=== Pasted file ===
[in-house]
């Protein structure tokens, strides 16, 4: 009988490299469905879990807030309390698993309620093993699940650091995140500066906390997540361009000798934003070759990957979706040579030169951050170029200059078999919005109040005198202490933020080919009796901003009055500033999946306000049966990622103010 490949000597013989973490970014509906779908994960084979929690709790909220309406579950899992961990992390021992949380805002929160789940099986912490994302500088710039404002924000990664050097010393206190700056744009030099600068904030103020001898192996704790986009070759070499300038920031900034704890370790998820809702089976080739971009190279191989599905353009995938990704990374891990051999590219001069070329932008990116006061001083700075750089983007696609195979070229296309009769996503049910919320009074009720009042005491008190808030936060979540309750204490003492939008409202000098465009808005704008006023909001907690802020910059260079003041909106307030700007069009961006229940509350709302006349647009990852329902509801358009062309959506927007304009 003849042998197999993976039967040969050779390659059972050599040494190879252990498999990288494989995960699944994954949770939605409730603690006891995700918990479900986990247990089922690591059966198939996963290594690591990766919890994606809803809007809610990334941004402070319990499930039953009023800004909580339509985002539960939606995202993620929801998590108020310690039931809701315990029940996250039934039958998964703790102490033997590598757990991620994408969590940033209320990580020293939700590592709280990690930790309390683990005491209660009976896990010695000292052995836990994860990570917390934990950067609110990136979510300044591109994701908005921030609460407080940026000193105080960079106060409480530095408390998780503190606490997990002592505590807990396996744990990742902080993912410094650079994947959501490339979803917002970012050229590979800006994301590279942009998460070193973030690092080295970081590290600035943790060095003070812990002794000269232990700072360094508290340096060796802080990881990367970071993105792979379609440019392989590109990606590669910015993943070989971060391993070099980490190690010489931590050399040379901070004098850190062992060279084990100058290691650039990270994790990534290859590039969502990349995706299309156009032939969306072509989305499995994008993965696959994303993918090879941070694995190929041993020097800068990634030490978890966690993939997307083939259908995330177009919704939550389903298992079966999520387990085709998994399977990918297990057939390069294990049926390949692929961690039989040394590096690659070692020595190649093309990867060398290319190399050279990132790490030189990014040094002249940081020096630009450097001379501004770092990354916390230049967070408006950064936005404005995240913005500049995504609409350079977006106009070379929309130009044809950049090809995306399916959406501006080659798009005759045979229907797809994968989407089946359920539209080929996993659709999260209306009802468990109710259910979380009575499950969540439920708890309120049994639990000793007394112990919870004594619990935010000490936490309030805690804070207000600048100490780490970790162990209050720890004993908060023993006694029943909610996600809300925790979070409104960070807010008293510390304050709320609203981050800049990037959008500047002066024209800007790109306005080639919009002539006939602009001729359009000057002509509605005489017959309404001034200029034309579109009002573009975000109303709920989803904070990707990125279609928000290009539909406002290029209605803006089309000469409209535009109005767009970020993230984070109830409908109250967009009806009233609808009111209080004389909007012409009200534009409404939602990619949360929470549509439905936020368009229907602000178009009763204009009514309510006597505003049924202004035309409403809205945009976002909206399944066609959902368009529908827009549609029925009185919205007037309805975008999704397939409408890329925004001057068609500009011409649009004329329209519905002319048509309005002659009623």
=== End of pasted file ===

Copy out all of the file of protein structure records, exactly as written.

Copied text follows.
[in-house]
């Protein structure tokens, strides 16, 4: 009988490299469905879990807030309390698993309620093993699940650091995140500066906390997540361009000798934003070759990957979706040579030169951050170029200059078999919005109040005198202490933020080919009796901003009055500033999946306000049966990622103010 490949000597013989973490970014509906779908994960084979929690709790909220309406579950899992961990992390021992949380805002929160789940099986912490994302500088710039404002924000990664050097010393206190700056744009030099600068904030103020001898192996704790986009070759070499300038920031900034704890370790998820809702089976080739971009190279191989599905353009995938990704990374891990051999590219001069070329932008990116006061001083700075750089983007696609195979070229296309009769996503049910919320009074009720009042005491008190808030936060979540309750204490003492939008409202000098465009808005704008006023909001907690802020910059260079003041909106307030700007069009961006229940509350709302006349647009990852329902509801358009062309959506927007304009 003849042998197999993976039967040969050779390659059972050599040494190879252990498999990288494989995960699944994954949770939605409730603690006891995700918990479900986990247990089922690591059966198939996963290594690591990766919890994606809803809007809610990334941004402070319990499930039953009023800004909580339509985002539960939606995202993620929801998590108020310690039931809701315990029940996250039934039958998964703790102490033997590598757990991620994408969590940033209320990580020293939700590592709280990690930790309390683990005491209660009976896990010695000292052995836990994860990570917390934990950067609110990136979510300044591109994701908005921030609460407080940026000193105080960079106060409480530095408390998780503190606490997990002592505590807990396996744990990742902080993912410094650079994947959501490339979803917002970012050229590979800006994301590279942009998460070193973030690092080295970081590290600035943790060095003070812990002794000269232990700072360094508290340096060796802080990881990367970071993105792979379609440019392989590109990606590669910015993943070989971060391993070099980490190690010489931590050399040379901070004098850190062992060279084990100058290691650039990270994790990534290859590039969502990349995706299309156009032939969306072509989305499995994008993965696959994303993918090879941070694995190929041993020097800068990634030490978890966690993939997307083939259908995330177009919704939550389903298992079966999520387990085709998994399977990918297990057939390069294990049926390949692929961690039989040394590096690659070692020595190649093309990867060398290319190399050279990132790490030189990014040094002249940081020096630009450097001379501004770092990354916390230049967070408006950064936005404005995240913005500049995504609409350079977006106009070379929309130009044809950049090809995306399916959406501006080659798009005759045979229907797809994968989407089946359920539209080929996993659709999260209306009802468990109710259910979380009575499950969540439920708890309120049994639990000793007394112990919870004594619990935010000490936490309030805690804070207000600048100490780490970790162990209050720890004993908060023993006694029943909610996600809300925790979070409104960070807010008293510390304050709320609203981050800049990037959008500047002066024209800007790109306005080639919009002539006939602009001729359009000057002509509605005489017959309404001034200029034309579109009002573009975000109303709920989803904070990707990125279609928000290009539909406002290029209605803006089309000469409209535009109005767009970020993230984070109830409908109250967009009806009233609808009111209080004389909007012409009200534009409404939602990619949360929470549509439905936020368009229907602000178009009763204009009514309510006597505003049924202004035309409403809205945009976002909206399944066609959902368009529908827009549609029925009185919205007037309805975008999704397939409408890329925004001057068609500009011409649009004329329209519905002319048509309005002659009623």